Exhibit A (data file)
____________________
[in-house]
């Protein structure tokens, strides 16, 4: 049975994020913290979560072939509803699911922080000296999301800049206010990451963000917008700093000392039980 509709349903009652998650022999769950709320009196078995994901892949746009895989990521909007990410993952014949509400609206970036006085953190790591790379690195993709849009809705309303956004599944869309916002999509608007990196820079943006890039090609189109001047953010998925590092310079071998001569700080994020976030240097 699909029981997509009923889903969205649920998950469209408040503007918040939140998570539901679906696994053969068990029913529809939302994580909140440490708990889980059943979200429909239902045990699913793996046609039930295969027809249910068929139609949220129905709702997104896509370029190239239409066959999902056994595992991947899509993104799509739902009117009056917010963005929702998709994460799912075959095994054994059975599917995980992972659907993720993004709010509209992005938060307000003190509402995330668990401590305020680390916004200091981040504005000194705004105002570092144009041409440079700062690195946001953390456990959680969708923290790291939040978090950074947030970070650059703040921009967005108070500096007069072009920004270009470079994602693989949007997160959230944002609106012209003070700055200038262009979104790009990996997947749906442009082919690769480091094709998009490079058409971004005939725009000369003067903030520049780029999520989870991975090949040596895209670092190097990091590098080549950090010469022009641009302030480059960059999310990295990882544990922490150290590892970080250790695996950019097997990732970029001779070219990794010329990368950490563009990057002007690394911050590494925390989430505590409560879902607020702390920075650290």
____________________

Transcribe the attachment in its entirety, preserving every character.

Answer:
[in-house]
């Protein structure tokens, strides 16, 4: 049975994020913290979560072939509803699911922080000296999301800049206010990451963000917008700093000392039980 509709349903009652998650022999769950709320009196078995994901892949746009895989990521909007990410993952014949509400609206970036006085953190790591790379690195993709849009809705309303956004599944869309916002999509608007990196820079943006890039090609189109001047953010998925590092310079071998001569700080994020976030240097 699909029981997509009923889903969205649920998950469209408040503007918040939140998570539901679906696994053969068990029913529809939302994580909140440490708990889980059943979200429909239902045990699913793996046609039930295969027809249910068929139609949220129905709702997104896509370029190239239409066959999902056994595992991947899509993104799509739902009117009056917010963005929702998709994460799912075959095994054994059975599917995980992972659907993720993004709010509209992005938060307000003190509402995330668990401590305020680390916004200091981040504005000194705004105002570092144009041409440079700062690195946001953390456990959680969708923290790291939040978090950074947030970070650059703040921009967005108070500096007069072009920004270009470079994602693989949007997160959230944002609106012209003070700055200038262009979104790009990996997947749906442009082919690769480091094709998009490079058409971004005939725009000369003067903030520049780029999520989870991975090949040596895209670092190097990091590098080549950090010469022009641009302030480059960059999310990295990882544990922490150290590892970080250790695996950019097997990732970029001779070219990794010329990368950490563009990057002007690394911050590494925390989430505590409560879902607020702390920075650290």